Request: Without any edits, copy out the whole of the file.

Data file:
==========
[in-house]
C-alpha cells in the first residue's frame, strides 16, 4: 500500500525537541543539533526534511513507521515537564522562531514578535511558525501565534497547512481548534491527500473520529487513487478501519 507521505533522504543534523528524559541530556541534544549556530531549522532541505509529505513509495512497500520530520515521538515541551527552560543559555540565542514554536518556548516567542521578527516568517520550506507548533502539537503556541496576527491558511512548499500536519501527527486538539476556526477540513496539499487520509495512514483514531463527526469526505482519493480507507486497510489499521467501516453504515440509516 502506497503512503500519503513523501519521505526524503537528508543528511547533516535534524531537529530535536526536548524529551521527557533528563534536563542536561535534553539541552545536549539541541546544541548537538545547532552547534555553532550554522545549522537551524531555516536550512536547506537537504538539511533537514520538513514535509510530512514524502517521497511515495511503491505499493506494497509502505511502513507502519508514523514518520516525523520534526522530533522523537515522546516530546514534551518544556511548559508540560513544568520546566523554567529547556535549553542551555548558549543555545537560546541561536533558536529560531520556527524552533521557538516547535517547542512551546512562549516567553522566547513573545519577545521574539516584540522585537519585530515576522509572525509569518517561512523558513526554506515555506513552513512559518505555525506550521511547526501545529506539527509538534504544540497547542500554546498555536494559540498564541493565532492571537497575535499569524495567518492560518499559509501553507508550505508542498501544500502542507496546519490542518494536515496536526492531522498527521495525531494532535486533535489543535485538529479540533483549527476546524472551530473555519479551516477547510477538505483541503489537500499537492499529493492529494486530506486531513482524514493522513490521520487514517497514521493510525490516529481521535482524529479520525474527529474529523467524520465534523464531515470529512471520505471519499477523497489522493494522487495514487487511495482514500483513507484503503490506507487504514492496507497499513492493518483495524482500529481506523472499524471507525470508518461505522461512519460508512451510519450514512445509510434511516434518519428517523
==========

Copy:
[in-house]
C-alpha cells in the first residue's frame, strides 16, 4: 500500500525537541543539533526534511513507521515537564522562531514578535511558525501565534497547512481548534491527500473520529487513487478501519 507521505533522504543534523528524559541530556541534544549556530531549522532541505509529505513509495512497500520530520515521538515541551527552560543559555540565542514554536518556548516567542521578527516568517520550506507548533502539537503556541496576527491558511512548499500536519501527527486538539476556526477540513496539499487520509495512514483514531463527526469526505482519493480507507486497510489499521467501516453504515440509516 502506497503512503500519503513523501519521505526524503537528508543528511547533516535534524531537529530535536526536548524529551521527557533528563534536563542536561535534553539541552545536549539541541546544541548537538545547532552547534555553532550554522545549522537551524531555516536550512536547506537537504538539511533537514520538513514535509510530512514524502517521497511515495511503491505499493506494497509502505511502513507502519508514523514518520516525523520534526522530533522523537515522546516530546514534551518544556511548559508540560513544568520546566523554567529547556535549553542551555548558549543555545537560546541561536533558536529560531520556527524552533521557538516547535517547542512551546512562549516567553522566547513573545519577545521574539516584540522585537519585530515576522509572525509569518517561512523558513526554506515555506513552513512559518505555525506550521511547526501545529506539527509538534504544540497547542500554546498555536494559540498564541493565532492571537497575535499569524495567518492560518499559509501553507508550505508542498501544500502542507496546519490542518494536515496536526492531522498527521495525531494532535486533535489543535485538529479540533483549527476546524472551530473555519479551516477547510477538505483541503489537500499537492499529493492529494486530506486531513482524514493522513490521520487514517497514521493510525490516529481521535482524529479520525474527529474529523467524520465534523464531515470529512471520505471519499477523497489522493494522487495514487487511495482514500483513507484503503490506507487504514492496507497499513492493518483495524482500529481506523472499524471507525470508518461505522461512519460508512451510519450514512445509510434511516434518519428517523